If your lower teeth are too far forward or the upper teeth are too far back, you likely suffer from an underbite. An underbite is when you close your mouth and your lower front teeth are in front of your upper teeth. In many cases, this is actually a problem with your lower jaw being too far forward. An underbite can cause an unbalanced facial appearance and accelerate aging. Braces move either your upper or lower teeth, or both your upper and your lower teeth, to correct the underbite. In severe cases, jaw surgery may be required along with braces to correct the underbite.
A crossbite occurs when only some of your upper teeth do not come down over the lower teeth when biting. When you close your mouth and some of your upper teeth are sitting inside your lower teeth — rather than on the outside, like they normally would — your orthodontist calls this a crossbite.
When left untreated, a crossbite leads to tooth fractures, receding gums, and asymmetrical growth of the jaw in children. Depending on the scope of the crossbite, treatment may involve the use of a palatal expander, a fixed or removable orthodontic appliance used to make the upper jaw wider. This would be used alongside an appliance designed to move the teeth, such as braces or clear aligners.
A misaligned jaw is a malocclusion that is best described as when your upper and lower teeth do not meet comfortably. You should check to see if you have a misaligned jaw if you have difficulty using the jaw. Also, if you have a popping, clicking, or grinding sound in the jaw. Another symptom is pain upon opening and closing the mouth, or chronic headaches or migraines.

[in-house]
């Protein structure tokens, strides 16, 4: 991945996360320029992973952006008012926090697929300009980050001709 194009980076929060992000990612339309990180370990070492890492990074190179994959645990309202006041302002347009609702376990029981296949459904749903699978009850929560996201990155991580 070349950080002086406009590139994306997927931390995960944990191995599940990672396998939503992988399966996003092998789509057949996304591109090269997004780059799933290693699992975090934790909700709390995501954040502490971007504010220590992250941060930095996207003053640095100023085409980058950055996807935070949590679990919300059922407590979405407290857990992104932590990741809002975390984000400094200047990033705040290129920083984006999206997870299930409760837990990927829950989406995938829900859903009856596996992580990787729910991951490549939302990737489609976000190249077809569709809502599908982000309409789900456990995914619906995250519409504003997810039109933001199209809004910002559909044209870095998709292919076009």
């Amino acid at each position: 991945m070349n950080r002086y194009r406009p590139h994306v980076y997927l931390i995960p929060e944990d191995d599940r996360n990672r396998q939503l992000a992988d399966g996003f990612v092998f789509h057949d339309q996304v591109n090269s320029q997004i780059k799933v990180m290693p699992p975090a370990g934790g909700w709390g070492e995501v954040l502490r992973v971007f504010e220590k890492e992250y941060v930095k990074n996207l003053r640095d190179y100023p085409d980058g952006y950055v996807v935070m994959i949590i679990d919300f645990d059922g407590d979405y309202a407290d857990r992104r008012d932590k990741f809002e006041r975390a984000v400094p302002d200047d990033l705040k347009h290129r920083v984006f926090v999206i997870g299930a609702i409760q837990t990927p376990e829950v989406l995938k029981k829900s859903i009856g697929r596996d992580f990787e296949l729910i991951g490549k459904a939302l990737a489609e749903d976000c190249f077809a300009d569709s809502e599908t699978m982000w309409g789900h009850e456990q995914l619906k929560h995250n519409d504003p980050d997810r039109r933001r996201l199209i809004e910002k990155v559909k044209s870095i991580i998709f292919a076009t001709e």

The pressure of an abnormal bite can wear down tooth enamel, which can lead to thinning and chipping of the enamel surfaces. Braces can move your upper jaw forward or backward to help teeth meet. In severe cases, jaw surgery may be required per your orthodontist’s recommendation.
An open bite is a rare malocclusion. It occurs because of a birth defect, genetics, and too often as the result of prolonged thumb-sucking or the use of a pacifier. The result is the front upper and lower teeth slant outward so they don’t touch when the patient bites down. Open bites can cause biting difficulties, lisps, and other speech problems. One cause of an open bite is thumb-sucking or pacifier use. Braces work to correctly align the upper and lower teeth in open bite cases.
Overjet is the extent of horizontal distance between the upper and lower front teeth. An excess overjet is a malocclusion that occurs when there is a horizontal overlap of the maxillary central incisors over the mandibular central incisors. Not to be confused with an overbite, those with an overjet have front teeth that protrude, commonly referred to as buck teeth.
Temporomandibular disorder (TMD) is a condition that affects the temporomandibular joint that connects your jaw to your skull. In some cases, misalignment between the upper and lower teeth where the teeth meet can cause pressure on the temporomandibular joint (TMJ). In these cases of TMD, braces can offer a solution to correctly align the upper and lower teeth to prevent irregular pressure on the temporomandibular joint.
Braces can solve a host of orthodontic issues. Of course, the length of your treatment depends on the severity of your orthodontic condition. Our goal is to have a great relationship with you throughout your treatment. Part of that relationship requires you to take an active role by taking good care of your braces, eating right, and maintaining good oral health.